Montréal neighbourhoods: Discover Mile-Ex and Parc Ex

Isa Tousignant

Isa Tousignant is a Montréal-based editor and storyteller with a curiosity that runs deeper than most. She has chatted life philosophies with celebrity chefs, gemologists, arena rockers and furries. All were transformative. 

This article was updated on April 13, 2022.

Let the battle of Montréal neighbourhoods begin! Nawww we’re all friends here, but there’s no doubt that these are two ‘hoods both visitors and locals alike get very confused about. Where does one end and the other begin? How are they different? Let us lend a hand: This is the story of Montréal’s two exes.

Mile-Ex explained

Mile-Ex is a neighbourhood of Montréal located just north of trendy Mile End and west of Little Italy. It’s delineated by the train tracks at Van Horne, and reaches northward between Beaumont and Gary Carter Street, a small street just north of Jean-Talon, and from Parc Avenue in the west to Saint-Laurent Boulevard in the east. It gets its name from the fact that it’s located between Mile End and Parc Ex (kind of – see below), and was purportedly christened by restauranteur Grégory Paul when he opened his restaurant there in 2012.

Mile-Ex architecture and demographics

Once a largely industrial offshoot of Little Italy, the neighbourhood only really came into its own as a distinct area once hipsters started building their homes among the factories and auto body shops there. The area is known for its architectural daring; flanking the remaining industrial structures and two-story workman’s homes are eye-popping modern structures—some individual homes, some multi-loft buildings. Few of the Italian families that historically lived in the area remain, having made way to mostly 30-something professionals.

What residents love about Mile-Ex

Its no-mans-land vibe keeps the area low-key and nearly impenetrable, at least by passing traffic – there are enough dead ends, curly-cue streets and changing one-ways that only the most intrepid taxi drivers venture in. Add to that an ever-increasing list of rave-review restaurants, cafés, art galleries, barbershops and hair dressers, and you’ve got a Dwell-magazine worthy village in the middle of a bustling area of the city.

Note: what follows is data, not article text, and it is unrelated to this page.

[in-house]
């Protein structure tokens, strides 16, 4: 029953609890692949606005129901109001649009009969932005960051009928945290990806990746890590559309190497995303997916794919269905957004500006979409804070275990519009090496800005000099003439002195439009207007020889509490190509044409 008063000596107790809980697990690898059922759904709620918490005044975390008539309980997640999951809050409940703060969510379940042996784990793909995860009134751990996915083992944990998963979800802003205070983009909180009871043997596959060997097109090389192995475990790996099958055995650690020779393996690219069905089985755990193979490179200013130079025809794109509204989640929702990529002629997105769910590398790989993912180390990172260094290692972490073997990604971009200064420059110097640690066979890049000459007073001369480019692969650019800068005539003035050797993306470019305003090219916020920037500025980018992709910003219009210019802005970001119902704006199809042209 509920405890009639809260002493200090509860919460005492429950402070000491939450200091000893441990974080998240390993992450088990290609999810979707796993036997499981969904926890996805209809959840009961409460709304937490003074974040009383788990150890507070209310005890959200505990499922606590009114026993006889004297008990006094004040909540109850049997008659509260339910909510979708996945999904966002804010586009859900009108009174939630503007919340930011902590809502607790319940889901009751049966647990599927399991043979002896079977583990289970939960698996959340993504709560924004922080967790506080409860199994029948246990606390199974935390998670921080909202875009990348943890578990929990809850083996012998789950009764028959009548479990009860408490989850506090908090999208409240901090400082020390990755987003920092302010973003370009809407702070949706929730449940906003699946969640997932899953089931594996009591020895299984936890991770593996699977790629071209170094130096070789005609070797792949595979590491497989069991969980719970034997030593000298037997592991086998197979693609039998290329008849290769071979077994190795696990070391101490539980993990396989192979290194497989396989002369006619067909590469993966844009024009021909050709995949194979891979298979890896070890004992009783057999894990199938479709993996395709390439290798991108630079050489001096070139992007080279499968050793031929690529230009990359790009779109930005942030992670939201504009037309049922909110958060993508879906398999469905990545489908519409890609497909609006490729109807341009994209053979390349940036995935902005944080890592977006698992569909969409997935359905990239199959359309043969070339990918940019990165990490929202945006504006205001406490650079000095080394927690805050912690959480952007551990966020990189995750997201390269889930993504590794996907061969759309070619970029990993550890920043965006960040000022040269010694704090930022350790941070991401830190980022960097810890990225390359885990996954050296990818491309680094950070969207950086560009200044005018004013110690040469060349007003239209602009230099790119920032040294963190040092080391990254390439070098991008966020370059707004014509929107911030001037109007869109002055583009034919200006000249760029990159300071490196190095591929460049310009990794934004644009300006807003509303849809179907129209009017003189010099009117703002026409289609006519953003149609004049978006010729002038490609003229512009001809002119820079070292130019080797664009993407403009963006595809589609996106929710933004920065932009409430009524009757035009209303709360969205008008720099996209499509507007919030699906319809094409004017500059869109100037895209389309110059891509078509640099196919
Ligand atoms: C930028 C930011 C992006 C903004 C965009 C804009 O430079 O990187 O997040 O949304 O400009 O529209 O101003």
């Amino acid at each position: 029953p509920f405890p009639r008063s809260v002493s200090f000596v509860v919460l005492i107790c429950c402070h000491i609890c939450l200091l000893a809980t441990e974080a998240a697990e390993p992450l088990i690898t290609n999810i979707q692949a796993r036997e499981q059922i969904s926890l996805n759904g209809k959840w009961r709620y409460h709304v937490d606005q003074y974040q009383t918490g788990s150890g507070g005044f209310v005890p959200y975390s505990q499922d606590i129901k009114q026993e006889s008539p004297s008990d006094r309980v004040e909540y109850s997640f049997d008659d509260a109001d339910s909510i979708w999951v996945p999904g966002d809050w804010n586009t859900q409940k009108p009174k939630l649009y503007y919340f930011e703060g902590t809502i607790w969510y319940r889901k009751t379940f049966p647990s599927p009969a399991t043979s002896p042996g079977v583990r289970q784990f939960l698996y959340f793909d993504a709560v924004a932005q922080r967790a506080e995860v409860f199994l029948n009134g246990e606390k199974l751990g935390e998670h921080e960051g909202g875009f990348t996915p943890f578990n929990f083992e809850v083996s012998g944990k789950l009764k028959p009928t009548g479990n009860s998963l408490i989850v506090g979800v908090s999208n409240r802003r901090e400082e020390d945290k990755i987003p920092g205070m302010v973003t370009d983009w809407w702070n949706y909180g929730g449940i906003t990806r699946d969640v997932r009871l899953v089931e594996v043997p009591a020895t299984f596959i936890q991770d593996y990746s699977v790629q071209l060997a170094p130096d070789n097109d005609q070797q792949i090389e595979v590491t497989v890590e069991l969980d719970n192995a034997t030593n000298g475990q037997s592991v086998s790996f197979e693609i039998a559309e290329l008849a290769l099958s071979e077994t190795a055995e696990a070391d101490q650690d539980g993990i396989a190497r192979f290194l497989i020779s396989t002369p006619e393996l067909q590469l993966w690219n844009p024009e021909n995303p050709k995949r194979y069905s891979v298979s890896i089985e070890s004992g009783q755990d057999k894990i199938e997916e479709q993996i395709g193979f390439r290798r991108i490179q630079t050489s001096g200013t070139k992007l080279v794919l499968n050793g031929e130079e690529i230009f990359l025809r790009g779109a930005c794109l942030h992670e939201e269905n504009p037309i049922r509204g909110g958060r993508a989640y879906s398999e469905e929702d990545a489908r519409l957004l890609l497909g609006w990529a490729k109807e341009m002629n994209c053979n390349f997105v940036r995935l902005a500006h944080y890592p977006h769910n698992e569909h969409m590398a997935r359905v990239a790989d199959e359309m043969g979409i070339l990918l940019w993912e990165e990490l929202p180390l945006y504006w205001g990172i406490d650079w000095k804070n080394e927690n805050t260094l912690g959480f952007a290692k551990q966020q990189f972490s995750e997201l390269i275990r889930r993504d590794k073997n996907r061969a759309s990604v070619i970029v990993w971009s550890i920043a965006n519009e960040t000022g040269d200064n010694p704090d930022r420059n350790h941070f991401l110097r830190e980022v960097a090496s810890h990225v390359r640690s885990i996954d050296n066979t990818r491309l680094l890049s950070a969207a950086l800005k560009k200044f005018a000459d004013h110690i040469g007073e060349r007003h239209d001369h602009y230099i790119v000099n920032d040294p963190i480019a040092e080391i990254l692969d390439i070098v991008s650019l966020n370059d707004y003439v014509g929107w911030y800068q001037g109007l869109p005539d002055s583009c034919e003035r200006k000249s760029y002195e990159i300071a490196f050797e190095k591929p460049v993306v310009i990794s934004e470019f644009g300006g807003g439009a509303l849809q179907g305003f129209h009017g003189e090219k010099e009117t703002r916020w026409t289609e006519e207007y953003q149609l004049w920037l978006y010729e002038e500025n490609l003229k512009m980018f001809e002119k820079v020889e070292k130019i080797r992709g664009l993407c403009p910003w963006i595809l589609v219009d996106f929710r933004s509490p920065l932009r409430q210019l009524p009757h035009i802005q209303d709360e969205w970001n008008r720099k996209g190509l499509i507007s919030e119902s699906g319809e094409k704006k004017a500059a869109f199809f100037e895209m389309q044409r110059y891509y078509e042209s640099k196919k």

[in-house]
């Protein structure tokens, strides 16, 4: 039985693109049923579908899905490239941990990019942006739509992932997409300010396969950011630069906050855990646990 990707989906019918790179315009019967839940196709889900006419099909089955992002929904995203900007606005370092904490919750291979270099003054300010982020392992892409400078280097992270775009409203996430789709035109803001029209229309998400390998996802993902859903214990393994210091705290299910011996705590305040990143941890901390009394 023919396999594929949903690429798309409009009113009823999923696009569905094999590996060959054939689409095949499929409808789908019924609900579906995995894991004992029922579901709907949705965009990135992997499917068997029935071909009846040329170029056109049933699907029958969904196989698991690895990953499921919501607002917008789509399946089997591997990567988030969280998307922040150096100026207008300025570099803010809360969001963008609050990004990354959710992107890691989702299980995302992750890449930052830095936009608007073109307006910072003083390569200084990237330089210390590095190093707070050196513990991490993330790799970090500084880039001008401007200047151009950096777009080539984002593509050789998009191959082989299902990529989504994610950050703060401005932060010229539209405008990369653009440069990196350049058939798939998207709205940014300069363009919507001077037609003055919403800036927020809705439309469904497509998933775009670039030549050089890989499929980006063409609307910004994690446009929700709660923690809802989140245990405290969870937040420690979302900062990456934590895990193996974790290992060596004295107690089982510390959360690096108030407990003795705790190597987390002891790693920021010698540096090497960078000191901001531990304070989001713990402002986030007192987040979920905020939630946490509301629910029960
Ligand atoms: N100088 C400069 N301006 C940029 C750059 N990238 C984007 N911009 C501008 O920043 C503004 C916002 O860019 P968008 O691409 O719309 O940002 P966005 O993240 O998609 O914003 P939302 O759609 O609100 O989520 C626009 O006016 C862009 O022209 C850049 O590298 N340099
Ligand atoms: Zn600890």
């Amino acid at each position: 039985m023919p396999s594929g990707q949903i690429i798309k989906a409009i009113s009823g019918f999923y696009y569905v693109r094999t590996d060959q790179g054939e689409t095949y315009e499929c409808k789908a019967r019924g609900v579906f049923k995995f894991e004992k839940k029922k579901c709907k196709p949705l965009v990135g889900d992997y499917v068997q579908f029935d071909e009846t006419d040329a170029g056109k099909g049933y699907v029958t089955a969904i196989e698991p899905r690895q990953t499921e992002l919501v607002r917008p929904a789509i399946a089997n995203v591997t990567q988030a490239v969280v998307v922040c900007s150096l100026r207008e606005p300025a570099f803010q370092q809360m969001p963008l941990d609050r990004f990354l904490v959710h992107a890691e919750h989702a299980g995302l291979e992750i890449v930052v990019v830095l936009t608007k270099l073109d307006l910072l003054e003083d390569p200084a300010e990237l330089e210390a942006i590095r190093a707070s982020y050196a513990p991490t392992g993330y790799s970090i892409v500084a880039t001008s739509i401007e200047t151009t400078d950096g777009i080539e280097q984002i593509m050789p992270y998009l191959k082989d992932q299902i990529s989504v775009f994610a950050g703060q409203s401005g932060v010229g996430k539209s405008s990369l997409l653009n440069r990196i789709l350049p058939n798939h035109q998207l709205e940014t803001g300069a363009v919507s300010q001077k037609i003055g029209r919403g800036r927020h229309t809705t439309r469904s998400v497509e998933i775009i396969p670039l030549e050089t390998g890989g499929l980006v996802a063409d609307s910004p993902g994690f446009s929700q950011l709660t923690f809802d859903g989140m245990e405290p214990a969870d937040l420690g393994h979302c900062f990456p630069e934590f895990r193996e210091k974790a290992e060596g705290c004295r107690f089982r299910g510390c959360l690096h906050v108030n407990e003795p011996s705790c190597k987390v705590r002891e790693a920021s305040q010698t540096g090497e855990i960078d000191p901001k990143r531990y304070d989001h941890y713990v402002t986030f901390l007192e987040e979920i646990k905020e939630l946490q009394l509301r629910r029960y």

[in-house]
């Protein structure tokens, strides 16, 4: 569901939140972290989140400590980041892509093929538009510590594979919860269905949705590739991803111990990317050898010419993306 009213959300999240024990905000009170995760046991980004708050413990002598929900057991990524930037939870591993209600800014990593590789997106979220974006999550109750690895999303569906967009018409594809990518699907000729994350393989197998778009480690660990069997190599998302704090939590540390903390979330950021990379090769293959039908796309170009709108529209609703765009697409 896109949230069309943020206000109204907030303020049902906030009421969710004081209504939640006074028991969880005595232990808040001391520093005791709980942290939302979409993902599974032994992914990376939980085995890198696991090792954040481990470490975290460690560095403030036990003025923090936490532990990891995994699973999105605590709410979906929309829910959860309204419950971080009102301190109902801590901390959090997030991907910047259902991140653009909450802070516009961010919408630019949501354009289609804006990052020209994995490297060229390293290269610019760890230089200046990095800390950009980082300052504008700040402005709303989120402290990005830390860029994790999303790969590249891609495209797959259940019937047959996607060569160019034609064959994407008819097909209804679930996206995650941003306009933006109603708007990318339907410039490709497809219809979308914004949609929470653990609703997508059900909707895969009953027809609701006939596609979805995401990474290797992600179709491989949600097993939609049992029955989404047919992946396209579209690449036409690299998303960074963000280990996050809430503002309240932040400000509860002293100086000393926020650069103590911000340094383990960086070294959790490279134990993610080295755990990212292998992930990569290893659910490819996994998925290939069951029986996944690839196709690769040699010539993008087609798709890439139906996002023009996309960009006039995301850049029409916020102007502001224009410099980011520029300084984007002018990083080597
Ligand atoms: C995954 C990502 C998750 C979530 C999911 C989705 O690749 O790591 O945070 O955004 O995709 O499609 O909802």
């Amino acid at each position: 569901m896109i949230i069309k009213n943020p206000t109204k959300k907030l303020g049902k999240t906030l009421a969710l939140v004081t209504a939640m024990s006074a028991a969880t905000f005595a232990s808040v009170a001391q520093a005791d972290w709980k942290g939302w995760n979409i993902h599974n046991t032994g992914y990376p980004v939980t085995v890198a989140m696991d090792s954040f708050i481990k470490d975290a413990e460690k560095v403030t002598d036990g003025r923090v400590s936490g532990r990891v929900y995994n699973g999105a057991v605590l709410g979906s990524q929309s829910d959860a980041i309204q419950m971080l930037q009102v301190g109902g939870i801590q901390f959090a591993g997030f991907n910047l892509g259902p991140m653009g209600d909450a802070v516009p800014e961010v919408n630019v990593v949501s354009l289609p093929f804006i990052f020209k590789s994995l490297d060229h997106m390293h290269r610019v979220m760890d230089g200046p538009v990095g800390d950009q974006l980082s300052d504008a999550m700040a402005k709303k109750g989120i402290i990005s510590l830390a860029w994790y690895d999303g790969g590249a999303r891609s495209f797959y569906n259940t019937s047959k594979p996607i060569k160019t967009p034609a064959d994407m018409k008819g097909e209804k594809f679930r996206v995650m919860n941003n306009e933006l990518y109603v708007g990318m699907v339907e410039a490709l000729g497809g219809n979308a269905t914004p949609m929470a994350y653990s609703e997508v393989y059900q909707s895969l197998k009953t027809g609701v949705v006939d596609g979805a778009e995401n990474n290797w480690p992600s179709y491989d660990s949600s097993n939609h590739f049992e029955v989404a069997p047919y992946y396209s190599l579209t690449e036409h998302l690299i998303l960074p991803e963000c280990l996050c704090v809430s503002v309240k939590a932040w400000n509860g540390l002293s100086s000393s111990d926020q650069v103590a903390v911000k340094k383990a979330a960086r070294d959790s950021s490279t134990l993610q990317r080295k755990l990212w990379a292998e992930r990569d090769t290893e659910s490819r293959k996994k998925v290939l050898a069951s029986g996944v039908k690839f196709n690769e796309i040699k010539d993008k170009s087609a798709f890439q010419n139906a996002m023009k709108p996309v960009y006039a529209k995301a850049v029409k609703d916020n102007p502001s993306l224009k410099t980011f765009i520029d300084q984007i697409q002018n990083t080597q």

Things to do in Mile Ex

A meal is a must: plan your day around lunch at Dinette Triple Crown (decadent southern style barbecue). And get ready to walk! It’s so small you can crisscross the whole neighbourhood three times. After seeing art at Never Apart, pop into Dispatch Coffee to refuel. Primp at either Emporium Barbershop or Brossés, and for after-dinner drinks, you’ve got a choice: Brasserie Harricana (a brewery with delicious eats) or Le Ritz PDB (a show-bar with lots going on). Enjoy!

Parc Ex explained

Much bigger than Mile Ex, Parc Ex is short for Parc Extension, named after the fact that it extends beyond the end of Avenue du Parc. (Note that “parc” is written with a C because the street only has an official French name. So don’t make the mistake of calling it Park Avenue!) The neighbourhood is delineated on one side by the train tracks that separate it from Outremont, then Town-of-Mount-Royal to the west, and Villeray to the east. In other words, it extends from Beaumont to Crémazie, and from Durocher to Acadie, and doesn’t actually flank Mile Ex – but it’s close. They’re kitty corner.

Parc Ex architecture and demographics

Parc Ex is one of Montréal’s most multicultural neighbourhoods, alongside Côte-des-Neiges. A refuge for new immigrants from all over the world, it is teeming with restaurants and businesses of Southeast Asian, African, Greek, Vietnamese, Ecuadorian, Jewish and Eastern European descent. Its architecture is mainly residential, with commercial strips along Jean-Talon, Jarry and Liège. The housing was built principally between the mid-1940s and ’70s, and features a range of small bungalows, duplexes and apartment complexes.

What residents love about Parc Ex

Its multicultural and multigenerational spirit make this neighbourhood feel like a distillation of the globe, with nary a sign of gentrification yet. There are a lot of Old Country civic kindnesses, such as greetings exchanged between strangers in the morning, neighbourhood events in Jarry Park and yarn bombs created for the benefit of all. And the food, the food! From Ghanaian fufu to North Indian dosas, you can eat it all and come back for seconds here.

Things to do in Parc Ex

Come with your appetite! If you’re in the mood for Pakistani food, try 786 (order the whole tilapia and the butter lentils) on Jean-Talon or Sana on Jarry (impossibly inexpensive grilled meats). The Bangladeshi food at Dera is delicious, and Indian food lovers have about 20 choices along Jean-Talon between Parc and Acadie, and a handful more on Jarry. Looking for Greek? Head to the chic Panama, or the famous steakhouse Marven’s. If you bring the kids stop by LOL Toys! Fashion lovers will love the discoveries at vintage enclave The Little Shop or the many sari stores that dot the neighbourhood.

Isa Tousignant

Isa Tousignant is a Montréal-based editor and storyteller with a curiosity that runs deeper than most. She has chatted life philosophies with celebrity chefs, gemologists, arena rockers and furries. All were transformative. 

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